Families Seeking Independence Through Education at SAFI
Thirty family’s lives are beginning to change forever. New families were welcomed to the The School of Agriculture for Family Independence (SAFI) at the Mtalimanja village in Malawi. After being chosen by the chief of their home villages to attend SAFI, families from all over the country gather to learn how to farm more efficiently. Each family leaves their village for one year to attend SAFI, after the first year they return to their homes to implement the skills they have learned and to share their knowledge with their village. While at SAFI, children have the opportunity to attend school while the parents are learning about nutrition and effective farming and fishing skills. SAFI’s vision is to educate both parents and children, ensuring the ideals of self-sufficiency last for generations to come.
Meet five families seeking independence through education at SAFI:
Yeneya and wife Moreen Mangwana
Mayeso is two years old. He and his parents, Yeneya and Moreen, came to SAFI hoping it would change their lives by increasing their knowledge and sharpening their farming skills. They are excited to implement the techniques they are learning at SAFI when they return home. They hope that by doing things differently on their 2.5-acre farm they will earn enough money to buy a car, helping their business grow further. Yeneya and Moreen encourage Mayeso to work hard in school so he can also learn to better his life. The Mangwanas are very grateful for the SAFI donors; they hope the donors will continue to help their family and others in Malawi.
Lodza and wife Anness Chapata
Mayamiko and Catherine, ages six and three, came with their parents from the Dowa district to attend SAFI at Mtalimanja Village. The Chapata family is attending SAFI to learn how to become self-sufficient. Their goal is to have a good house with furniture for Mayamiko and Catherine. The Chapatas also hope to afford continued education for their children. They are looking forward to learning how to manage a mushroom farm and a fish hatchery when they return to their home. Their friends and village neighbors expect they will return from SAFI as expert farmers. They hope the SAFI donors continue to help the people of Malawi.
Evance and wife Matlda Banda
Michael’s parents have been looking forward to their time at SAFI. Michael is two years old and his parents are working hard to become self-sufficient. They encourage him to work hard in life and attend school when he is old enough. The Bandas hope through the knowledge gained at SAFI they will be able to produce enough to support their family. When they return home, the first thing they want to teach their family and friends is how to properly care for their crops. They are grateful for the SAFI donors and ask that they continue helping Malawian farmers. The Bandas know as more Malawian families attend SAFI, more resources will be available in Malawi.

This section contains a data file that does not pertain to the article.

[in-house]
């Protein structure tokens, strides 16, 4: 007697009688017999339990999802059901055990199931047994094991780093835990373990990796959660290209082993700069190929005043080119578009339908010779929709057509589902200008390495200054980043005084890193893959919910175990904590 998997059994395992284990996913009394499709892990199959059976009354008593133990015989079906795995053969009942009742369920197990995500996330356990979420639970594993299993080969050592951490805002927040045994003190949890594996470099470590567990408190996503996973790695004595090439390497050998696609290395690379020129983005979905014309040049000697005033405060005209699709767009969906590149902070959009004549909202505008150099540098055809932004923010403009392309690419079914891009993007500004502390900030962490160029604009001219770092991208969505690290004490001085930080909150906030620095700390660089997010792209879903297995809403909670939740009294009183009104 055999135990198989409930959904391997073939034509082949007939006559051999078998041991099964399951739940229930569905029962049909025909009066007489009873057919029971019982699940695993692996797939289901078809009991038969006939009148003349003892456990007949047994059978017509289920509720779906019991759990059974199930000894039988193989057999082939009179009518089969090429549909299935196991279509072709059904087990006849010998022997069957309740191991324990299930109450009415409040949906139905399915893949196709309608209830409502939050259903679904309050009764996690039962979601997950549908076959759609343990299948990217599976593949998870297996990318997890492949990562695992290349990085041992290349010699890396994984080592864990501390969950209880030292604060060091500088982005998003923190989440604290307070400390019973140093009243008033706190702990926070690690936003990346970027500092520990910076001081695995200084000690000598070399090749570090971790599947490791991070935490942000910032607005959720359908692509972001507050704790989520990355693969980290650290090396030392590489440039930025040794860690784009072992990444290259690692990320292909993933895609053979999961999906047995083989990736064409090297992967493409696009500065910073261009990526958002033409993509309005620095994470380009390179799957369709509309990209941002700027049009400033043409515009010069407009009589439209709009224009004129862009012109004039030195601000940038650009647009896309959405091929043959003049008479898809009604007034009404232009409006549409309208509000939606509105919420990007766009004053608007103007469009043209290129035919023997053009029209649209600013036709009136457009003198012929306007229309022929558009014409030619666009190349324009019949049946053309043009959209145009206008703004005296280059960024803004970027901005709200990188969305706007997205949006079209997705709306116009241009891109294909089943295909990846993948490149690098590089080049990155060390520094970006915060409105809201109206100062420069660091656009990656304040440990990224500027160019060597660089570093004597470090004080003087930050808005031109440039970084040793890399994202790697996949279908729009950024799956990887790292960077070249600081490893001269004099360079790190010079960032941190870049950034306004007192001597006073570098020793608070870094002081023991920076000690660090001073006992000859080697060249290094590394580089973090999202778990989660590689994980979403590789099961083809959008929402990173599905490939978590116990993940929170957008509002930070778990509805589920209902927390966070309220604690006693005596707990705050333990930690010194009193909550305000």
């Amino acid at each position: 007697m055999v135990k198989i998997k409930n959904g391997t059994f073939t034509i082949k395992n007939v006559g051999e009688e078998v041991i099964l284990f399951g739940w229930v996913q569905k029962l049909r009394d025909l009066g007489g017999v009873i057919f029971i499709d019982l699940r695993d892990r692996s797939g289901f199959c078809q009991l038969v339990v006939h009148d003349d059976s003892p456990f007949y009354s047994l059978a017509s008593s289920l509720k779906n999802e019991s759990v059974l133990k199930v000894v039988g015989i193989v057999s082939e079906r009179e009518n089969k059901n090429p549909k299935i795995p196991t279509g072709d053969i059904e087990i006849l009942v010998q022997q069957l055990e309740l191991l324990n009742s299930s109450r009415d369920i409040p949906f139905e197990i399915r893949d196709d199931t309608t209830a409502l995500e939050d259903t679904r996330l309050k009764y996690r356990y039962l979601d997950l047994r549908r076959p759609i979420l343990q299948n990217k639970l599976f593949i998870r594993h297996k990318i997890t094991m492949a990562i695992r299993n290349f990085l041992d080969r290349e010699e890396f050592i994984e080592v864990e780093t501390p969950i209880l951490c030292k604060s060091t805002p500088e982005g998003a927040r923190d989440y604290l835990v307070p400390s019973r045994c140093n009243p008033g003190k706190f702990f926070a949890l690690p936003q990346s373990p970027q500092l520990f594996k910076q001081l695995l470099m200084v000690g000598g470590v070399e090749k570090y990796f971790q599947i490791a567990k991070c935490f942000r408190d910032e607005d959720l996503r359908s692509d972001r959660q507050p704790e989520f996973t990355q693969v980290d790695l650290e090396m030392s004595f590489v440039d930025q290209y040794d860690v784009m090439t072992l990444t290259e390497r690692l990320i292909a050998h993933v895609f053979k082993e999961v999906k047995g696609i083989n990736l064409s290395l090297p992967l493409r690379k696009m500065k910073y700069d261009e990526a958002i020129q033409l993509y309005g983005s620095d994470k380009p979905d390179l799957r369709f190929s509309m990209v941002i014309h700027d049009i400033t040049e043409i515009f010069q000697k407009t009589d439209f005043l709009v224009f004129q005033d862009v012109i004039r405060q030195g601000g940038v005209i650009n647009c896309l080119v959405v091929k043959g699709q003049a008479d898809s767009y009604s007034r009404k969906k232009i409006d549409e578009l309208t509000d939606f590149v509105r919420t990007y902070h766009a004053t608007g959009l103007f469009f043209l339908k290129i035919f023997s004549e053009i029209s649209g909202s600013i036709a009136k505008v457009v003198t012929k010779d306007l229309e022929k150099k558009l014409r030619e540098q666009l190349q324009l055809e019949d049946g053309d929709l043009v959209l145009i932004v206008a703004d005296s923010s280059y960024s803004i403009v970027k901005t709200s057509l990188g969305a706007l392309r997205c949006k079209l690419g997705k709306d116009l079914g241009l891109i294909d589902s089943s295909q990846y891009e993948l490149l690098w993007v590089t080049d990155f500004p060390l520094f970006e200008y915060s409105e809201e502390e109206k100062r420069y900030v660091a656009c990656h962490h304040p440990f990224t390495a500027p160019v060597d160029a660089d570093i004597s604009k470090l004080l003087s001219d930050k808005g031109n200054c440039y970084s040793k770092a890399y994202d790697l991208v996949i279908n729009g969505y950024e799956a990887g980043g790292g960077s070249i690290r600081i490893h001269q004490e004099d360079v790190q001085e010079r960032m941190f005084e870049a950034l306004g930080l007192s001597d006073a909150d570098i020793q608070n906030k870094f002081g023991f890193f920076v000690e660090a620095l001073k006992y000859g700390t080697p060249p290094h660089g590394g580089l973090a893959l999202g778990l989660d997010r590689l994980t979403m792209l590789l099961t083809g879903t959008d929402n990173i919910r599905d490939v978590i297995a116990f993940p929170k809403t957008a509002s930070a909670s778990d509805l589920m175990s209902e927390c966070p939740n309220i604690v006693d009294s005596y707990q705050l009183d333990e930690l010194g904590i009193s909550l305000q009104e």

Lawrensce and wife Laika Kaponda
Eight-year-old Selina, five-year-old Precious, and two-year-old Jason, along with their parents, Lawrensce and Laika, have come to SAFI to learn modern farming and livestock skills. While their parents are learning ways to become self-sufficient, the children go to school. One of the main goals of the Kaponda family is to build their family farming business so the children have an opportunity to attend school when they return home. They can’t wait to get back to their home village of Khongoni and start implementing what they are learning at SAFI. Their village is also anxious to learn from the Kapondas. The Kapondas are very grateful for the donors that have made their dreams a reality. They are thankful for the opportunity to learn how to become independent
Lemiyasi and wife Aeletina Vereson
Lemiyasi and Aeletina have two children—their son Jacob, who is 11 years old, and their daughter Alinafe, who is nine years old. One of their goals during their SAFI experience is to work hard and learn how to improve their farm. Lemiyasi and Aeletina want to work especially hard so they can sell excess crops and use the money for other necessities. Another goal of the Vereson family is to provide enough money for Jacob and Alinafe to attend school. Education is important to the Veresons and they hope their children will have the opportunity to become more educated and, ultimately, be able to get good jobs. The first thing they want to do when they get back to their home village is teach their friends and family how to produce more from their farms. The Veresons wish the very best to the donors of the SAFI program and thank them for their willingness to help their family.
There are still 9 familes in need of scholarships that will fund their education, room, board, and farming supplies while attending SAFI. To provide a scholarship for $3,600 or to arrange for your scholarship payments to be paid in $300-per-month installments, please contact Jani Crawley at email@example.com.